Speech, Language and Communication Needs
What is SLCN?
Some children and young people find it difficult to listen, understand and communicate with others and may need support to develop the surprising number of skills involved.
SLCN is the umbrella term most commonly used to describe these difficulties. It stands for Speech, Language and Communication Needs.
Children with SLCN may have difficulty with only one speech, language or communication skill, or with several. Children may have difficulties with listening and understanding or with talking or both. Each child also has a unique combination of strengths. This means that every child with SLCN is different.
Is it common?
Speech, Language and Communication Needs, or SLCN, is quite common. It is estimated that around 10% of children starting school have SLCN – that’s approximately 2-3 in every classroom
What does a speech and language therapist (SLT) do?
The Royal College of Speech and Language Therapists (RCSLT) describe speech and language therapy as helping manage disorders of speech, language, communication and swallowing in children and adults.
Pembrokeshire Children’s Speech and Language Team Details:
If you have any questions or concerns regarding your child’s speech and language development you should initially discuss this with your child’s class teacher or the school’s ALNCO (Additional Learning Needs Co-ordinator).
Below are the contact details for the Pembrokeshire Children’s Speech and Language Therapy Team.
Pembroke Dock Health Centre: 01646 624643
Attention and Listening
A child needs to be able to attend to relevant things in their environment in order to be able to learn. The ability to focus and to maintain concentration is essential in learning language.
Gradually a child learns to shift their focus of attention from one activity or object to another and to listen at the same time.
A child needs to be able to hear before he can speak. However, a child also needs to be able to ‘listen’ and this is very different from hearing.
Listening involves being able to concentrate on the sounds a child hears around him so as to be able to understand where the sounds came from.
It involves: -
- picking out speech from all the other noises that are going on around.
- concentrating on the speech
- hearing and noticing the differences between the speech sounds and
- picking out the differences between words
Download: Attention and Listening Leaflet
Young children learn early communication skills through play. They need lots of opportunities to play. Play, particularly symbolic play, is an important step in language development. For example, by understanding that the toy cup represents the real cup, a child starts to understand that words represent things, people, events etc.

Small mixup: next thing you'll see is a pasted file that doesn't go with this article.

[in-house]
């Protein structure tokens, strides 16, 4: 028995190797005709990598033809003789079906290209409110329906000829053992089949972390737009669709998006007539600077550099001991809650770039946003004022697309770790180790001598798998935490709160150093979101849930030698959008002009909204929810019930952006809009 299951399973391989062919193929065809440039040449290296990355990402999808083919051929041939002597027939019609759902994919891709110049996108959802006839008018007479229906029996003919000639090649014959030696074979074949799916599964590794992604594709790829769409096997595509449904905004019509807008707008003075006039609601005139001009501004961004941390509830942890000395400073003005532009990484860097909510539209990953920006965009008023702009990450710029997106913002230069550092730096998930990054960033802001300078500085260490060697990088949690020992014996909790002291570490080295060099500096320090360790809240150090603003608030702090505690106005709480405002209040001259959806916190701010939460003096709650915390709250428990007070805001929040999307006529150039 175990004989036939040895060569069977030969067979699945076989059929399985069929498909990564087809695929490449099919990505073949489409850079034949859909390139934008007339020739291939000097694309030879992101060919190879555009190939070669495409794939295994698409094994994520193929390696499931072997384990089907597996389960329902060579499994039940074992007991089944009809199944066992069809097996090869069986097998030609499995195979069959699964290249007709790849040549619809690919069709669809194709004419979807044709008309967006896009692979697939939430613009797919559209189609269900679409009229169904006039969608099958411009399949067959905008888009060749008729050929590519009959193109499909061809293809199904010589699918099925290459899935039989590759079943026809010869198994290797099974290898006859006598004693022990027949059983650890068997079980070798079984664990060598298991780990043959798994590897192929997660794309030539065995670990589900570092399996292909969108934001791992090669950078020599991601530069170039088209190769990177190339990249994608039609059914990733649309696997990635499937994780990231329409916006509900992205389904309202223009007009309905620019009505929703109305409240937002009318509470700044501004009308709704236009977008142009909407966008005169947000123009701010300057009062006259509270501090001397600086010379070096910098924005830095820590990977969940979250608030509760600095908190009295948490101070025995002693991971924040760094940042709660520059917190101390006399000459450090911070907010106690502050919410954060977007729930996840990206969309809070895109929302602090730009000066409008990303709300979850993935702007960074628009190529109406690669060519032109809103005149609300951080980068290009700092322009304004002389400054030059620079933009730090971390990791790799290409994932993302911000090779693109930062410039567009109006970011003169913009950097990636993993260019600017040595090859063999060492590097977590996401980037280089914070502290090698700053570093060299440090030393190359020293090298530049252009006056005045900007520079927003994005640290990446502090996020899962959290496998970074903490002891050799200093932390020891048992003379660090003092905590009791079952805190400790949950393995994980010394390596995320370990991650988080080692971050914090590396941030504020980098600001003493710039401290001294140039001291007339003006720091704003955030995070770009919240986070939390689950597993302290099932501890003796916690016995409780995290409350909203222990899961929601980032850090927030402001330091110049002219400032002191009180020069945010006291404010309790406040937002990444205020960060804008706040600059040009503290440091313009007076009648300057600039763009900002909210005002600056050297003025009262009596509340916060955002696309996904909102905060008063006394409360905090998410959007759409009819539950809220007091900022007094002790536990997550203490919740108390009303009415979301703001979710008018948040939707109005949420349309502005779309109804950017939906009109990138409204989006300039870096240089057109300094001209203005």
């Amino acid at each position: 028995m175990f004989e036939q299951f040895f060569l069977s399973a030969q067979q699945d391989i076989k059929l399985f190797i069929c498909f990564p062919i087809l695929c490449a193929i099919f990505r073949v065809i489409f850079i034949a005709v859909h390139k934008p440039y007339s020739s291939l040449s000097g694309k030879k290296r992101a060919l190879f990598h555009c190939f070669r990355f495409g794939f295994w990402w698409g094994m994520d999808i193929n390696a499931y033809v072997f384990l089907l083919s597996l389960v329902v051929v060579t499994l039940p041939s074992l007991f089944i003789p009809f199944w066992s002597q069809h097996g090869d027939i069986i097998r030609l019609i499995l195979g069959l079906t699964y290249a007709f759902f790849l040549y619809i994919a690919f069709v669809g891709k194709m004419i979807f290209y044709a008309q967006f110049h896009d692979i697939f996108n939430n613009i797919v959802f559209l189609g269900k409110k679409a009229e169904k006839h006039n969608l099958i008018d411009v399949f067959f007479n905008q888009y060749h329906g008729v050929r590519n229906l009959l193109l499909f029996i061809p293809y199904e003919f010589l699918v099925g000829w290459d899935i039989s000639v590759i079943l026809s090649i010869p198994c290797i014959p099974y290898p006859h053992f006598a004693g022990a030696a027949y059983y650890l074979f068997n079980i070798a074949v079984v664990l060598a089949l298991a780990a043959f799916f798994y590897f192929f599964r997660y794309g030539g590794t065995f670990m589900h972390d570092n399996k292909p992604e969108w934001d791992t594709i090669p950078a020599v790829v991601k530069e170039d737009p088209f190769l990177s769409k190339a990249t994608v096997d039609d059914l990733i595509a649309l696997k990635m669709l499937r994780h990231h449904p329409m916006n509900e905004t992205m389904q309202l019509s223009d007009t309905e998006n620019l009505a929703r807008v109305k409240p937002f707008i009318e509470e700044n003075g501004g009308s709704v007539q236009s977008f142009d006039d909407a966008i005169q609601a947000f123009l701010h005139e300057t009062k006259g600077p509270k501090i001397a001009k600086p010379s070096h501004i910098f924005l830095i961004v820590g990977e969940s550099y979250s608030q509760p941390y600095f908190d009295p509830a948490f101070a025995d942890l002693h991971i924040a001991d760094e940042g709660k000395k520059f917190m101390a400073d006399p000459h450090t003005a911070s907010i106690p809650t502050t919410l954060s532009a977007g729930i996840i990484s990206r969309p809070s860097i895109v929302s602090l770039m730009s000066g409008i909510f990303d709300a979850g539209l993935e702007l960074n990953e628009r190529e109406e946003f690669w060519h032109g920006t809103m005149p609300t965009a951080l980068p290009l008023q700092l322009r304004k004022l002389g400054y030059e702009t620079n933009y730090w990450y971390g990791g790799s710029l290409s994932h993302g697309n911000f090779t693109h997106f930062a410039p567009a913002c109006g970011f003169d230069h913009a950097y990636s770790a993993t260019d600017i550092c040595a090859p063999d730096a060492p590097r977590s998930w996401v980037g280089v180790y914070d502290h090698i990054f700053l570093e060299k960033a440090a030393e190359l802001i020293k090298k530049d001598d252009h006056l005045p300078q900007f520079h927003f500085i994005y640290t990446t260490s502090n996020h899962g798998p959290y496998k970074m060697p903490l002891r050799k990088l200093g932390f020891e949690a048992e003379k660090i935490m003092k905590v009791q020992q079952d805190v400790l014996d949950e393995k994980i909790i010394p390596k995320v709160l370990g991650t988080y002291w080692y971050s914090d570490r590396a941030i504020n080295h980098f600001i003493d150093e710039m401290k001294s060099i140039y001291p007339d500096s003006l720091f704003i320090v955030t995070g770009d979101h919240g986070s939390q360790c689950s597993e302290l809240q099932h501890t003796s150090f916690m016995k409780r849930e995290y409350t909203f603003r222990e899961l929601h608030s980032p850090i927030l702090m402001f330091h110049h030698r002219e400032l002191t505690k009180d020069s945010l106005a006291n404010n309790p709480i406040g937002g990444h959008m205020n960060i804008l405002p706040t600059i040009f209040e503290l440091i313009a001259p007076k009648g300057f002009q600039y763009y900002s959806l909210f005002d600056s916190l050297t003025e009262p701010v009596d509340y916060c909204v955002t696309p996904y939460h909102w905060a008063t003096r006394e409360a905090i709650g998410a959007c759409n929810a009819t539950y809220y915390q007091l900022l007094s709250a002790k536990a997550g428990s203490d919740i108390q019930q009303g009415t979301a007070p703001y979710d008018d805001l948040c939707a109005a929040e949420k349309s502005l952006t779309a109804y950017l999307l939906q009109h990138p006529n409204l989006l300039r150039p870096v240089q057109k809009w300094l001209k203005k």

For example: through play the child realises that the toy cup in the tea set is 'symbolic' of the real cup in mummy’s kitchen even though they may look different.
Download: Play and Communication Leaflet
Children learn to talk by hearing words over and over again.
They need to hear a new word many, many times, and understand it, before they are able to try to say them themselves.
Understanding language can also be called 'receptive language' or 'comprehension'.
Download: Understanding leaflet
Talking is how we usually express ourselves. That's why Speech and language therapists often refer to talking as 'Expressive Language'.
Expressive language means your child’s use of language, including the words they use and how they can combine words in sentences. As children develop, their vocabulary increases and they can use more complex sentence structures.
Children learn to talk by hearing words over and over again. They need to hear a new word many, many times before they can try to say it them themselves.
Download: Sentence building leaflet
Download: Vocabulary leaflet
What to expect and when? Advice: Before words (Pre-verbal) Babies communicate before they can speak, by crying, making sounds and using facial expressions such as eye contact and smiling.
‘Speech’ is the sounds we put together to form words. These sounds are formed using the lips, tongue, teeth, mouth and nose.
Young children’s speech is often ‘unclear’, i.e. they use wrong sounds in words. It is important to remember:
- All children develop differently
- Not all children talk clearly from the beginning
- Not all children can say all the sounds right away
- Your child may develop clear speech over time with no help needed
What is Stammering?
Stammering is also referred to as stuttering or dysfluency.
Everyone is dysfluent from time to time, repeating parts of words or using fillers such as ‘ums and ‘ers’.
Download: Dysfluency leaflet
Why is voice care so important?
Your voice box and vocal cords are at risk of wear and tear.
Children’s vocal cords are small and very delicate.
When children talk, their vocal cords vibrate (wobble together) about 300 times per second.
If this vibration is strained it may cause the vocal cords to become sore or irritated.
If this strain continues over a period of time, it becomes difficult for the vocal cords to recover and this may then have an impact on the quality of your child’s voice. When the voice quality becomes hoarse, weak, breathy or strained for a prolonged period, this is called dysphonia.
Why is social interaction important?
Social interaction skills are required to be a successful communicator. Skills include
- knowing how and when to use language in different situations and with different people
- being able to use and understand non-verbal communication such as facial expression, eye contact, body language and turn taking